The crucial issues seems to be why firms choose to manage earnings, how do firms manage their earnings, how do we measure earnings management given that implementing GAAP requires management to make judgments and estimates, and what are the implications of earnings management.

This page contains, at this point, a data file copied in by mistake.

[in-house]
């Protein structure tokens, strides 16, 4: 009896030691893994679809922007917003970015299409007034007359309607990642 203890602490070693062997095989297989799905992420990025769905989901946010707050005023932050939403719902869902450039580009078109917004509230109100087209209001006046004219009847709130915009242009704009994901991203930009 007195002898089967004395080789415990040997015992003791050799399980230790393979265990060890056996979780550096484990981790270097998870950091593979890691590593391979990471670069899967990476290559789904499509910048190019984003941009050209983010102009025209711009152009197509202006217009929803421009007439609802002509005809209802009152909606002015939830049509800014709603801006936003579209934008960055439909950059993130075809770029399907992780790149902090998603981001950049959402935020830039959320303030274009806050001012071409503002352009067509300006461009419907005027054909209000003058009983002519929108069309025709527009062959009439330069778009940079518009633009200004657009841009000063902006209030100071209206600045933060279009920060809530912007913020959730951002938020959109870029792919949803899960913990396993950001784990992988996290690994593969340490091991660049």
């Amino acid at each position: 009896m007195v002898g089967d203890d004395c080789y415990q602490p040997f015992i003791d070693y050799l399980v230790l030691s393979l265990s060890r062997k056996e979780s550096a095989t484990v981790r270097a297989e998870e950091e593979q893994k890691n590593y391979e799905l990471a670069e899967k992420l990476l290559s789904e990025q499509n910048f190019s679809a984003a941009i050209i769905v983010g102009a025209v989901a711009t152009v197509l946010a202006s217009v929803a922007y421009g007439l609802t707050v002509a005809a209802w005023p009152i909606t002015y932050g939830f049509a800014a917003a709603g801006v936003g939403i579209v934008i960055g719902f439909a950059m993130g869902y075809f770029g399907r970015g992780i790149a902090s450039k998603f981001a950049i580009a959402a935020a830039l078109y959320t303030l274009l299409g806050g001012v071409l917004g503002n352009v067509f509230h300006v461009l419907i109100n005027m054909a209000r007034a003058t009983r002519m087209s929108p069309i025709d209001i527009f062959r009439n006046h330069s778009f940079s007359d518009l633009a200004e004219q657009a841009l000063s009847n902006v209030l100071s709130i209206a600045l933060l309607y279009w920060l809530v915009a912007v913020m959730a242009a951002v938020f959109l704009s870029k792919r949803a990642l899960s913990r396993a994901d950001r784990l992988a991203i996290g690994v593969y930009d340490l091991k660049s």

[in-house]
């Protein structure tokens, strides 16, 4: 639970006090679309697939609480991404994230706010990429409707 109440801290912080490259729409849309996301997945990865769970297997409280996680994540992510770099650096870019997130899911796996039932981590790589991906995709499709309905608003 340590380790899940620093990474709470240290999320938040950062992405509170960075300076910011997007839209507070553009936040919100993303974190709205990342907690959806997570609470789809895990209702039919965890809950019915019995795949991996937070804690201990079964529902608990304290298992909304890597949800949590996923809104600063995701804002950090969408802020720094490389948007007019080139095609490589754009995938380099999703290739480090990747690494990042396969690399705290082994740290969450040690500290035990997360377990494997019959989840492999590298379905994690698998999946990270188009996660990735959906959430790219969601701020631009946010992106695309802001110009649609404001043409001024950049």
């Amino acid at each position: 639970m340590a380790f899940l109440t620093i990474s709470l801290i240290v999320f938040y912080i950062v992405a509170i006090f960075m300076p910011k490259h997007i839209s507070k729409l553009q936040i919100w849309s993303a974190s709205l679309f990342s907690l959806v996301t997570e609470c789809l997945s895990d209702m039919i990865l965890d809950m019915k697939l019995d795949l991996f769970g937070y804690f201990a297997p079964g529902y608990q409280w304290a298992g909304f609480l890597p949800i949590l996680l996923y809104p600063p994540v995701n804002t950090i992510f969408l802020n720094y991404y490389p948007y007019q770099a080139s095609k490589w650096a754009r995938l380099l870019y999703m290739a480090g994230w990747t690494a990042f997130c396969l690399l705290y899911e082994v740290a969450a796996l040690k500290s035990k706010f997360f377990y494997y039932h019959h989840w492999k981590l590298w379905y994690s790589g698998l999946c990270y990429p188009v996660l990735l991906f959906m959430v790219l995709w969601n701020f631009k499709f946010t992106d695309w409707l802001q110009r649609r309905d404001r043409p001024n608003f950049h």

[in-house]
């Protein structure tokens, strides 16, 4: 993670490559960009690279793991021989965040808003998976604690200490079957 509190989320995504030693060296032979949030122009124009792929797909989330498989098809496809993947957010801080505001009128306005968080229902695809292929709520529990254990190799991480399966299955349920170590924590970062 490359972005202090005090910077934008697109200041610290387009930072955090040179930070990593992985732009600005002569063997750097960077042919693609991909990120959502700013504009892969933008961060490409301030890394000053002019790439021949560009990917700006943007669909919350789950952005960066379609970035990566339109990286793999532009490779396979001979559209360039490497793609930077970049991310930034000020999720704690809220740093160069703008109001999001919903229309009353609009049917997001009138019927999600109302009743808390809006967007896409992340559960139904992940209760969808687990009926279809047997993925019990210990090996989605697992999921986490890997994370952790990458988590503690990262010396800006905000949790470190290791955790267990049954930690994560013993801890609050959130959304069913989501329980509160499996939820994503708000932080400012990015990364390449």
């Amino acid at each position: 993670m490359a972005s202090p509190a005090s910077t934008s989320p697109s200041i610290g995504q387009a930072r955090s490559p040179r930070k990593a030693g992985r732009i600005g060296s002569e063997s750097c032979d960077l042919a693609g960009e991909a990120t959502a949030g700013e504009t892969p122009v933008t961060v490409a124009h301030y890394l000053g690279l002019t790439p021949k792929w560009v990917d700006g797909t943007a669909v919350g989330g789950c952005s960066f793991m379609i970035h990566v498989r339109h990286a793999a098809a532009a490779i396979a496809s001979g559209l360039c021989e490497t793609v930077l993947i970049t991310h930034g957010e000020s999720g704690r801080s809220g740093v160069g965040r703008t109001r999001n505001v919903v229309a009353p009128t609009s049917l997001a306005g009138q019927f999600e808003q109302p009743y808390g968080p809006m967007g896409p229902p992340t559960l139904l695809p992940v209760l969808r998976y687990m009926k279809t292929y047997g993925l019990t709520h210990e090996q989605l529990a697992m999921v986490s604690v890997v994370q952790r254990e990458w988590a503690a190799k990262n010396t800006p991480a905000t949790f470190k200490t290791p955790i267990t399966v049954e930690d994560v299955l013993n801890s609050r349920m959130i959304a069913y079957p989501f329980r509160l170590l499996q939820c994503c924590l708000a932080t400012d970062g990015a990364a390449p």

Management can have many motivations for managing their earnings. The ultimate motive for earnings management, however, is to aesthetically enhance the performance of a company in the eyes of its stakeholders. The literature cites motives such as stock market incentives, signaling or concealing private information, political cost, internal motives, lending contracts, management compensation contracts, and regulatory issues. A primary purpose of earnings management is to enhance the wealth of its stakeholders such as owners since they are hired by the board of directors and the board of directors is hired by the owners. To enhance the benefits of the owners of a firm, management may manage earnings in order to meet analyst forecasts for present and future periods (Burgstahler and Eames 1998). An owner of that firm’s stock may be rewarded by the appreciation of its stock value which directly relates to the owner’s wealth. Meeting earnings forecast is an important factor on the stock’s price. The more consensuses among analysts’ forecasts, the stronger incentive management has to meet those forecasts (Payne and Robb 2000). Moreover, the direction of analysts’ recommendation (buy or sell) about a company can bias management’s decision to manage earnings. If the company misses its earnings this can have a negative impact on stock returns and negatively impact management’s compensation (Matsunaga and Park 2001). However, if management can meet or beat analyst expectations, then this can result in higher stock returns (Bartov et al., 2002). The management of earnings has also been seen prior to a firm’s equity offering such as seasoned equity offers (Teoh, Welch, and Wong 1998b), initial public offerings (Teoh, Welch, and Wong 1998a; Teoh, Wong, and Rao 1998), and stock financed acquisitions (Erickson and Wang 1999).